In Farmer v. Brennan, 511 U.S. 825, 832 (1994), the Supreme Court held that the Eighth Amendment "does not mandate comfortable prisons," but "neither does it permit inhumane ones[.]" The Court defined two factors that are necessary for an Eighth Amendment claim to succeed regarding conditions of confinement. First, there is an objective component, where an act or omission must result in the denial of necessities and is "objectively, ‘sufficiently serious.’" Id. at 834, quoting Wilson v. Seiter, 501 U.S. 294, 298 (1991). The second component is subjective, testing for a culpable state of mind. "In prison-conditions cases that state of mind is one of ‘deliberate indifference’ to inmate health or safety[.]" Id., quoting Wilson, supra at 302-03.

In Freitas v. Ault, 109 F.3d 1335, 1339 (8th Cir. 1997), the court held that sexual harassment or abuse of an inmate by a guard sometimes might rise to the level of "unnecessary and wanton infliction of pain" and, in those cases, may therefore give rise to an Eighth Amendment claim. However, the court further held that

[t]o prevail on a constitutional claim of sexual harassment, an inmate must . . . prove, as an objective matter, that the alleged abuse or harassment caused ‘pain’ and, as a subjective matter, that the officer in question acted with a sufficiently culpable state of mind. Id., citing Hudson v. McMillian, 503 U.S. 1, 8 (1992).

Under the standard articulated by the Supreme Court in Farmer, supra, "the prison guards and officials must be consciously aware of the risk or danger to the inmate and choose to ignore it; they must have been aware of the harm or risk of harm caused appellant, and continued anyway." Sanchez, 53 MJ at 396.

Appellant asserts that he was intimidated, threatened, and subjected to extended periods of "yelling." He also describes incidents where personal property was thrown on the floor. He describes one incident where another prisoner was assaulted. He asserts that "it’s impossible to get any sleep" while the verbal abuse goes on. He fails, however, to assert any physical or psychological pain. In Sanchez, this Court held that verbal sexual harassment of a female prisoner by male guards did not rise to the level of physical or psychological "pain" required to constitute an Eighth Amendment or Article 55 violation. Verbal harassment, intimidation, or abuse, standing alone, does not constitute a constitutional violation, unless there is "well-established and clinically diagnosed" evidence of psychological pain. Id.; see also Oltarzewski v. Ruggiero, 830 F.2d 136, 139 (9th Cir. 1987), citing Martin v. Sargent, 780 F.2d 1334, 1338 (8th Cir. 1985), McFadden v. Lucas, 713 F.2d 143, 146 (5th Cir. 1983), and Ellingburg v. Lucas, 518 F.2d 1196, 1197 (8th Cir. 1975); Warburton v. Goord, 14 F.Supp 2d 289, 292 (W.D.N.Y. 1998) (harrassment or profanity alone, unaccompanied by any injury, "no matter how inappropriate, unprofessional, or reprehensible it might seem," not a violation of "any federally protected right").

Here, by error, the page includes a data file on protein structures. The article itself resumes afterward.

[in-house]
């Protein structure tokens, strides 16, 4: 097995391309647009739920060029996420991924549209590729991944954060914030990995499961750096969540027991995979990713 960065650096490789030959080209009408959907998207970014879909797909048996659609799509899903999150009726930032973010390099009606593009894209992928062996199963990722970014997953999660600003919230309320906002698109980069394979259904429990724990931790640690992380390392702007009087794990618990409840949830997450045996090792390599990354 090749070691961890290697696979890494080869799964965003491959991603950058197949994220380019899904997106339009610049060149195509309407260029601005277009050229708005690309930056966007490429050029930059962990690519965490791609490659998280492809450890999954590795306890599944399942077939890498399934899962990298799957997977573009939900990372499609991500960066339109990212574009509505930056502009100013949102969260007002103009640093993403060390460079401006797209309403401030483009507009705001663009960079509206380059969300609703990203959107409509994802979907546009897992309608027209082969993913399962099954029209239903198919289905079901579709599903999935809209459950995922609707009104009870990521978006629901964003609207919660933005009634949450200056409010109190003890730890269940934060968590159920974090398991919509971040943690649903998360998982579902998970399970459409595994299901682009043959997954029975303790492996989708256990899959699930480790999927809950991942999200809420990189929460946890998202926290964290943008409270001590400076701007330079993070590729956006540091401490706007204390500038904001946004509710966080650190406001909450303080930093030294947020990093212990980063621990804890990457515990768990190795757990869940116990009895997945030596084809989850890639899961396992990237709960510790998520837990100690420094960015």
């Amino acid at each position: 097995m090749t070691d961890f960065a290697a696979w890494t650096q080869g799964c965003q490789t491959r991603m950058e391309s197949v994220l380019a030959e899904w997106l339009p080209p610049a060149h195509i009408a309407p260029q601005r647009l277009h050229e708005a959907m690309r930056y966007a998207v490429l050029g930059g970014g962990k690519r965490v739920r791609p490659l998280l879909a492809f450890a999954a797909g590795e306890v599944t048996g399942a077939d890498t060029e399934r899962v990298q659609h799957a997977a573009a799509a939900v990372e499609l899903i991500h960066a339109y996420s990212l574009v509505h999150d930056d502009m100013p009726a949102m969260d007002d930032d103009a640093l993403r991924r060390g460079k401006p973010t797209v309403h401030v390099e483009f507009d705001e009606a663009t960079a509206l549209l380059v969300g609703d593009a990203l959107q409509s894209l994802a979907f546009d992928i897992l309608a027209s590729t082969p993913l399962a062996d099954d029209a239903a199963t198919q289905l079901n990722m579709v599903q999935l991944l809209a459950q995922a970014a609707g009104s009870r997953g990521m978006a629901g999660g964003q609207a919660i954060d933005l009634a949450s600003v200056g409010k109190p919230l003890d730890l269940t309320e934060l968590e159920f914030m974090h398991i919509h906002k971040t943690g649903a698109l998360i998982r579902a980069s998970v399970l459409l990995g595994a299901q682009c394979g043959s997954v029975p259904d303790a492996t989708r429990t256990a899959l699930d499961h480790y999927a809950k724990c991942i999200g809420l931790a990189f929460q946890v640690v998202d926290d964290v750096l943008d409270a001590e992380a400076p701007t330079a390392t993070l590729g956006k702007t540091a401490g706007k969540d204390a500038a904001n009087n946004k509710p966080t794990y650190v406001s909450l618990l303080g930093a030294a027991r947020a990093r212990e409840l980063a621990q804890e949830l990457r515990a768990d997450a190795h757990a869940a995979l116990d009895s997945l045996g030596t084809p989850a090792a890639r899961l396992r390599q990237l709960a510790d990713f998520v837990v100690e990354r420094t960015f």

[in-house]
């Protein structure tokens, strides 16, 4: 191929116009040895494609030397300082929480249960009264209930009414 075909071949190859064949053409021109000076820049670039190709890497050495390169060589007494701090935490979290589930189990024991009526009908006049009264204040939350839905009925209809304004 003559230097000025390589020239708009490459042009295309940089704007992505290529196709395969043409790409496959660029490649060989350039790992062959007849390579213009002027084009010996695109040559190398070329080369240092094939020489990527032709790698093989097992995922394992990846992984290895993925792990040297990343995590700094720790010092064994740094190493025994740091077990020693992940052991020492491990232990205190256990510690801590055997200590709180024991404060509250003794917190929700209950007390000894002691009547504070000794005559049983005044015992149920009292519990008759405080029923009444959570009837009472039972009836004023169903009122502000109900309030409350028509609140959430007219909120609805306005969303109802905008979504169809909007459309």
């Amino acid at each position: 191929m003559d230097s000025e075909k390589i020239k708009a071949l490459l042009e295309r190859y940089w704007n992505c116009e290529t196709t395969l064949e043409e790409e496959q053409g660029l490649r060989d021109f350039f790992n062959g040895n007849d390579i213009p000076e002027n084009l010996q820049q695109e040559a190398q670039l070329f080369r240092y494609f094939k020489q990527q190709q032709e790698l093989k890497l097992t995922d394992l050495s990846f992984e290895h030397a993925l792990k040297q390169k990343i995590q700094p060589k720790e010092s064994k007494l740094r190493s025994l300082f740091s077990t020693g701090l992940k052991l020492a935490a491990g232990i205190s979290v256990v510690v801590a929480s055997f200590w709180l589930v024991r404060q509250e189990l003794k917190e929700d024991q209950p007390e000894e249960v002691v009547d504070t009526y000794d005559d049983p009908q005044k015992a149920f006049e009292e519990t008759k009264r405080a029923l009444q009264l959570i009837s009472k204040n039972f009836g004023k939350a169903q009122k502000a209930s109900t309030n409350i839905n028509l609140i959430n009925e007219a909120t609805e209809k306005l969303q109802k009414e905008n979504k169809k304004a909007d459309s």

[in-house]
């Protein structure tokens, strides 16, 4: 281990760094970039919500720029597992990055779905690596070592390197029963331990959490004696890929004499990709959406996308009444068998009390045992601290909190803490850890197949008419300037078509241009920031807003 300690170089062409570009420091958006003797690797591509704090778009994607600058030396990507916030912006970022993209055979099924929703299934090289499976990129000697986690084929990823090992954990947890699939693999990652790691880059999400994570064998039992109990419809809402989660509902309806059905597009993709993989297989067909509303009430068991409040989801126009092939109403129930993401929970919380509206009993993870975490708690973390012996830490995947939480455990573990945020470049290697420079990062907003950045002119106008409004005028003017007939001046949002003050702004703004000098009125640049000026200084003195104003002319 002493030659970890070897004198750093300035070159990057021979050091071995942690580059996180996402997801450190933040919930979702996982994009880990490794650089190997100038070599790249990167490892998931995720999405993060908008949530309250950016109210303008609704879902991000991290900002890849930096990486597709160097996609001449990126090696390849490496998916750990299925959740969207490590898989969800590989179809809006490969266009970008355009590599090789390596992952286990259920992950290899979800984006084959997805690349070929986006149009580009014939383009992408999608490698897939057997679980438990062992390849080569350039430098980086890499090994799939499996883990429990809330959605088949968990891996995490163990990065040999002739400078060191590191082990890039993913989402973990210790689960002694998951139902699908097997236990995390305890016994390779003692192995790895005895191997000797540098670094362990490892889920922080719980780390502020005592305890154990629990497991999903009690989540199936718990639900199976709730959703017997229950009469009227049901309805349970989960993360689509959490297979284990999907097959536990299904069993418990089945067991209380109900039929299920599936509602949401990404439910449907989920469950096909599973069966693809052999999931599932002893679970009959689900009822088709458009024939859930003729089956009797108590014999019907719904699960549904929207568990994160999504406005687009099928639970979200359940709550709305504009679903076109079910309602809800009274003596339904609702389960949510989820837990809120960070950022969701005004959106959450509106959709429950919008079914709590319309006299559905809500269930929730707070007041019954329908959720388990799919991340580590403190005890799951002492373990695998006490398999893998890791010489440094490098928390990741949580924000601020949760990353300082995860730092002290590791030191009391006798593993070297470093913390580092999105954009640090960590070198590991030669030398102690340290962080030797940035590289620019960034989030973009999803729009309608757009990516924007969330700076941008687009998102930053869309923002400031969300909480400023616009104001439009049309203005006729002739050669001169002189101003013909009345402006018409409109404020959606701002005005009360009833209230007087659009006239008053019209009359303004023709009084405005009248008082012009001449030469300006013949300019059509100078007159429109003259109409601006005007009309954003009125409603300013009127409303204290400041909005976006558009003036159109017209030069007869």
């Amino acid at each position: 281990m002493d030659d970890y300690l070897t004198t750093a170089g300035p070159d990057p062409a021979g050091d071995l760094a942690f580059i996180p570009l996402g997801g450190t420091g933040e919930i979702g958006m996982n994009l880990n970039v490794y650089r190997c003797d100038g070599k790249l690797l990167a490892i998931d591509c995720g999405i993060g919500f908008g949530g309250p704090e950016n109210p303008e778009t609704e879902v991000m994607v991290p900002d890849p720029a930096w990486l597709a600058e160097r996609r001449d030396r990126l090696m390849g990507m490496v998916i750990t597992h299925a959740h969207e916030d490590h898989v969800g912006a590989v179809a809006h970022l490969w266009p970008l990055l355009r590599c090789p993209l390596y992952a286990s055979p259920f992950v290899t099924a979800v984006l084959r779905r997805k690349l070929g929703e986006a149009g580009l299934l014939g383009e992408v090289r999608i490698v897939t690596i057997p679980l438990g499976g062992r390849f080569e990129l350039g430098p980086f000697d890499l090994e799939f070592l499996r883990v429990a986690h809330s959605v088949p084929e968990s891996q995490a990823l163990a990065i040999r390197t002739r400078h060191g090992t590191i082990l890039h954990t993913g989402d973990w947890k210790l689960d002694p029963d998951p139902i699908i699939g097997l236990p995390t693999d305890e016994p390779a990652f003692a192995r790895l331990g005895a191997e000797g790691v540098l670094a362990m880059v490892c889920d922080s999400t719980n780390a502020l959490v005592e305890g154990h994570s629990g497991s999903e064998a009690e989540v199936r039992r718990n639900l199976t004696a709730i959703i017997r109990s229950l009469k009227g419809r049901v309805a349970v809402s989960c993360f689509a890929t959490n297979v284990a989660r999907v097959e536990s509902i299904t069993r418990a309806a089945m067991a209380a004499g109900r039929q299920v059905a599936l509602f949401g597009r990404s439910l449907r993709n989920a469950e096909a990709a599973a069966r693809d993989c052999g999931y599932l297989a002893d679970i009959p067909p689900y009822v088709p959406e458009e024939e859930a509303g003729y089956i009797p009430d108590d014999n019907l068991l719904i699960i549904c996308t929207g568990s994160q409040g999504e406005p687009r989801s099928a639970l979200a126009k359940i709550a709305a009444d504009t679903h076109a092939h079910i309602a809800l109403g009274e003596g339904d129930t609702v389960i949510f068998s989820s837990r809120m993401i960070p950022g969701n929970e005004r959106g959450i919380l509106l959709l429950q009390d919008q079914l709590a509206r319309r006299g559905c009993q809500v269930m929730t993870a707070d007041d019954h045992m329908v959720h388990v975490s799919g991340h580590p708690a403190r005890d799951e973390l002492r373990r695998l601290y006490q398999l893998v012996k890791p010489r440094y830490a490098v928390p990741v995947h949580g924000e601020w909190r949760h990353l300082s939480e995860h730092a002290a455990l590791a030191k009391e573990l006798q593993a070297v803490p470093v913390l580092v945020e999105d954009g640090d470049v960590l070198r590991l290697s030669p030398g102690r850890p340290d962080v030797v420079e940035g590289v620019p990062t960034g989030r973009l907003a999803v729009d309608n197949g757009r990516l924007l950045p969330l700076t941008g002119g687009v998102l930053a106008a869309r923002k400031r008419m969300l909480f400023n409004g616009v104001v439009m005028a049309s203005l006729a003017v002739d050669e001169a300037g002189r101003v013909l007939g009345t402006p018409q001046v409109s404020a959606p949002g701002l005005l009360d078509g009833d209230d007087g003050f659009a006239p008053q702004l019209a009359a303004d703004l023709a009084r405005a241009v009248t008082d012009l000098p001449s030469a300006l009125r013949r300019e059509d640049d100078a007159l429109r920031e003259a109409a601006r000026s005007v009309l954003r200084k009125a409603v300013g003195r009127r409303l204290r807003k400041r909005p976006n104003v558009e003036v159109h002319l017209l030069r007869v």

Appellant also asserts that he was deprived of substance abuse treatment. The record reflects that appellant received psychiatric care, counseling, and medications from Maj Walker, and that Maj Walker stated that "optimal treatment" for appellant should include Narcotics Anonymous.

Denial of adequate medical attention can constitute an Eighth Amendment or Article 55 violation. Sanchez, supra at 396. A failure to provide basic psychiatric and mental health care can constitute deliberate indifference. Harris v. Thigpen, 941 F.2d 1495 (11th Cir. 1991). However, it is not constitutionally required that health care be "perfect" or "the best obtainable." Id. at 1510. Appellant was entitled to reasonable medical care, but not the "optimal" care recommended by Maj Walker.

Appellant’s allegation that his race was the basis for not permitting him to participate in Narcotics Anonymous is based on his representation that two other inmates -- one white and the other "white hispanic" -- were allowed to participate. Even accepting appellant’s representation as to the two inmates who participated, it is insufficient, standing alone, to raise an issue whether appellant was denied similar participation because of his race.

We hold that appellant’s other complaints, if true, do not amount to either a constitutional or statutory violation in derogation of the Eighth Amendment or Article 55. Our holding is limited to the question whether the facts asserted by appellant constitute a constitutional or statutory violation. Any further determination as to whether appellant’s allegations are true, and if so, what measures should be taken in terms of accountability and responsibility, are matters for consideration by appropriate supervisory personnel.

III. Decision

The decision of the United States Air Force Court of Criminal Appeals is affirmed.

SULLIVAN, Judge (concurring):

I am heartened that this Court has finally and squarely held in this case and also in United States v. Erby, No. 00-0550, ___ MJ ___ (2001), that the lower courts have the duty and the jurisdiction to review whether the sentence imposed by a court-martial is being unlawfully increased by prison officials. I have for some time believed this to be true. United States v. Sanchez, 53 MJ 393, 397 (2000) (Sullivan, J., dissenting).